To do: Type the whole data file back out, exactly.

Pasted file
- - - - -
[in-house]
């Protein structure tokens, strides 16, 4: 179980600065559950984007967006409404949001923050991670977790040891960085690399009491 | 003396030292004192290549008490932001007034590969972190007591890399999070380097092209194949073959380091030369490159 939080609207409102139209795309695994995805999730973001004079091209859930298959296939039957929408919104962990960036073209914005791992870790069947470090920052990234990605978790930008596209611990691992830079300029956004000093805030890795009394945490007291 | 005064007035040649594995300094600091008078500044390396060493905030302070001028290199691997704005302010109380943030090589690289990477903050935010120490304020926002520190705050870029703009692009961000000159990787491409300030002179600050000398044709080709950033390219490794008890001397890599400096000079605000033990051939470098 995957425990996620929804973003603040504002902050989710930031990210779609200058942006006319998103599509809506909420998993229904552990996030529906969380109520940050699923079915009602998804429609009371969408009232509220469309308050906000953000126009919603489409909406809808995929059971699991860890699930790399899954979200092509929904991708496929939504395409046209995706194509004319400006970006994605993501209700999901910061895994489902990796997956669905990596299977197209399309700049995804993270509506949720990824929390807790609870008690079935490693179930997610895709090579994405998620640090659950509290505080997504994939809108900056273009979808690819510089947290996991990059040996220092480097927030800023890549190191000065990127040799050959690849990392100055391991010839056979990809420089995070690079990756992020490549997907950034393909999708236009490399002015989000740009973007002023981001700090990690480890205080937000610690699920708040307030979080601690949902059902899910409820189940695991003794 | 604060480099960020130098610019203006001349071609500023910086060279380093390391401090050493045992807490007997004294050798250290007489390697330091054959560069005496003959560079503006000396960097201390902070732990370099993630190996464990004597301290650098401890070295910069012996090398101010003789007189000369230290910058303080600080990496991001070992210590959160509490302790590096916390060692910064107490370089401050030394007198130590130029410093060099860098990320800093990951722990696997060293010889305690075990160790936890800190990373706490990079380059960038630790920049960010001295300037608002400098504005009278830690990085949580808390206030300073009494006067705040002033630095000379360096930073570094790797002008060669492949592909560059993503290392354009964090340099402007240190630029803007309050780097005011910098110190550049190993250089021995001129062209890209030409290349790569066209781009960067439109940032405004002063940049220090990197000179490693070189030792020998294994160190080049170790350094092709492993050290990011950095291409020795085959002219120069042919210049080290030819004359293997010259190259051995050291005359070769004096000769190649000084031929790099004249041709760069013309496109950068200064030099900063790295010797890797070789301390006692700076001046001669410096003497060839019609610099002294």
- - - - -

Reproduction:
[in-house]
């Protein structure tokens, strides 16, 4: 179980600065559950984007967006409404949001923050991670977790040891960085690399009491 | 003396030292004192290549008490932001007034590969972190007591890399999070380097092209194949073959380091030369490159 939080609207409102139209795309695994995805999730973001004079091209859930298959296939039957929408919104962990960036073209914005791992870790069947470090920052990234990605978790930008596209611990691992830079300029956004000093805030890795009394945490007291 | 005064007035040649594995300094600091008078500044390396060493905030302070001028290199691997704005302010109380943030090589690289990477903050935010120490304020926002520190705050870029703009692009961000000159990787491409300030002179600050000398044709080709950033390219490794008890001397890599400096000079605000033990051939470098 995957425990996620929804973003603040504002902050989710930031990210779609200058942006006319998103599509809506909420998993229904552990996030529906969380109520940050699923079915009602998804429609009371969408009232509220469309308050906000953000126009919603489409909406809808995929059971699991860890699930790399899954979200092509929904991708496929939504395409046209995706194509004319400006970006994605993501209700999901910061895994489902990796997956669905990596299977197209399309700049995804993270509506949720990824929390807790609870008690079935490693179930997610895709090579994405998620640090659950509290505080997504994939809108900056273009979808690819510089947290996991990059040996220092480097927030800023890549190191000065990127040799050959690849990392100055391991010839056979990809420089995070690079990756992020490549997907950034393909999708236009490399002015989000740009973007002023981001700090990690480890205080937000610690699920708040307030979080601690949902059902899910409820189940695991003794 | 604060480099960020130098610019203006001349071609500023910086060279380093390391401090050493045992807490007997004294050798250290007489390697330091054959560069005496003959560079503006000396960097201390902070732990370099993630190996464990004597301290650098401890070295910069012996090398101010003789007189000369230290910058303080600080990496991001070992210590959160509490302790590096916390060692910064107490370089401050030394007198130590130029410093060099860098990320800093990951722990696997060293010889305690075990160790936890800190990373706490990079380059960038630790920049960010001295300037608002400098504005009278830690990085949580808390206030300073009494006067705040002033630095000379360096930073570094790797002008060669492949592909560059993503290392354009964090340099402007240190630029803007309050780097005011910098110190550049190993250089021995001129062209890209030409290349790569066209781009960067439109940032405004002063940049220090990197000179490693070189030792020998294994160190080049170790350094092709492993050290990011950095291409020795085959002219120069042919210049080290030819004359293997010259190259051995050291005359070769004096000769190649000084031929790099004249041709760069013309496109950068200064030099900063790295010797890797070789301390006692700076001046001669410096003497060839019609610099002294």